We agree that Prima Paint reserves to the court issues like the one here, that the signor lacked
the mental capacity to assent. Accordingly, the trial court did not abuse its discretion in declining
to yield the question to the arbitrator.
Relator’s petition for writ of mandamus is denied.
David M. Medina
OPINION DELIVERED: July 3, 2009
1 The arbitration provisions in the new account agreements stated:
Arbitration of Controversies
You agree that all controversies between you and your principals or agents and Morgan Stanley Dean
Witter or its agents (including affiliated corporations) arising out of or concerning any of your accounts,
orders or transactions, or the construction, performance, or breach of this or any other agreement
between us ... shall be determined by arbitration only ....
2 Although the breach of contract claim has been nonsuited, the doctrine of direct benefits equitable
estoppel may apply to compel the arbitration of other claims. A person who has not agreed to arbitrate
may nevertheless be compelled to do so when the person “seeks, through the claim, to derive a direct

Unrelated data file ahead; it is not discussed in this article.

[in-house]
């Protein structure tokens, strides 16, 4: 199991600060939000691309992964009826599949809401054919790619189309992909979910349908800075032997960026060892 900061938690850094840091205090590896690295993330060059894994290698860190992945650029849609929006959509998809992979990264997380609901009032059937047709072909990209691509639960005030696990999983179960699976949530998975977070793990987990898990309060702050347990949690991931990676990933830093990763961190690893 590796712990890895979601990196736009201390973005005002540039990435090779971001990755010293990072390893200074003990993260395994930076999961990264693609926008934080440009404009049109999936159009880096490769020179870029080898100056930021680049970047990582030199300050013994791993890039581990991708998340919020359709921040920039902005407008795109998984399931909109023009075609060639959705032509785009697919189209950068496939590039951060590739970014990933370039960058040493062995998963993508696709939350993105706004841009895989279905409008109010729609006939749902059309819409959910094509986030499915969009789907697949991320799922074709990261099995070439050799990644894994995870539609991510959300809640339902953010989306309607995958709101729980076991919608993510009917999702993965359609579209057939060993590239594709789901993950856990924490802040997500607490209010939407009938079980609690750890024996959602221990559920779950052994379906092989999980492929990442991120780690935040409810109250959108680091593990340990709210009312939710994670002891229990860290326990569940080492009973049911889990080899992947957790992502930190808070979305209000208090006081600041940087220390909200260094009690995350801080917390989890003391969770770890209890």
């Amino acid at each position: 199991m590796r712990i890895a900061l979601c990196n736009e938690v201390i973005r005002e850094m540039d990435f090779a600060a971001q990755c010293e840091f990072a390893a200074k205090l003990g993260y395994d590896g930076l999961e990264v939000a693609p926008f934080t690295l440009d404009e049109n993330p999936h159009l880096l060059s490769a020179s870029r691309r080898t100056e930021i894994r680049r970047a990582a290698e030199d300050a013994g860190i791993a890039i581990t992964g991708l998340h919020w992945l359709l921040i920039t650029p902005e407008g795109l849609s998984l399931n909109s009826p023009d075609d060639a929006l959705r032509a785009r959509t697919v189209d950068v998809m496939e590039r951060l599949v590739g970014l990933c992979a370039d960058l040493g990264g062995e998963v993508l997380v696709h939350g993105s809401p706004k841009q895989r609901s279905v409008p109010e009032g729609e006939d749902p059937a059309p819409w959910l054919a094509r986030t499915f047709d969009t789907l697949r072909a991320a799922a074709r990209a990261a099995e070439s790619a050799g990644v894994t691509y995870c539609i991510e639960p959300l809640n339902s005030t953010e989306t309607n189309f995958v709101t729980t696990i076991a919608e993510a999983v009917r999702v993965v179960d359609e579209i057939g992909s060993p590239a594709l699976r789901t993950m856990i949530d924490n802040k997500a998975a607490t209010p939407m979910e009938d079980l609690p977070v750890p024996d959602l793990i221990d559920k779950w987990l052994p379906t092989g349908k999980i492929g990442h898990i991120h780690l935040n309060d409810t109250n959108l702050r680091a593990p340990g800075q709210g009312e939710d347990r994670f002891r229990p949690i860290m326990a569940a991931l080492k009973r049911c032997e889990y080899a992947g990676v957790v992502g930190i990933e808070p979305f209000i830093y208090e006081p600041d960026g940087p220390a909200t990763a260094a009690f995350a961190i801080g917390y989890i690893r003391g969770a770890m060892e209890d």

benefit from the contract containing the arbitration provision.” In re Kellogg Brown & Root, Inc., 166 S.W.
3d 732, 741 (Tex. 2005); see also In re Weekley Homes, L.P., 180 S.W.3d 127, 131 (Tex. 2005).
Equitable estoppel is inapplicable, however, when the benefit is merely indirect; that is, when the
substance of the claim arises from general obligations imposed by state law, including statutes, torts and
other common law duties, or federal law. In re Kellogg Brown & Root, 166 S.W.3d at 740-41; see, e.g., R.
J. Griffin & Co. v. Beach Club II Homeowners Ass’n, 384 F.3d 157, 162, 164 (4th Cir. 2004) (refusing
signatory’s request to apply equitable estoppel and compel arbitration against another signatory; the
legal duties the signatory builder allegedly violated did not depend on the terms of the contract but
arose from the common law and statute and thus signatory resisting arbitration was not seeking a direct
benefit of the contract); Intergen N.V. v. Grina, 344 F.3d 134, 140, 145 (1st Cir. 2003) (refusing
signatory’s request to apply equitable estoppel to compel nonsignatory to arbitration because
nonsignatory had relied upon misleading and inaccurate extra-contractual assurances and sustained
losses; nonsignatory alleged state-law causes of action apart from the contract, including intentional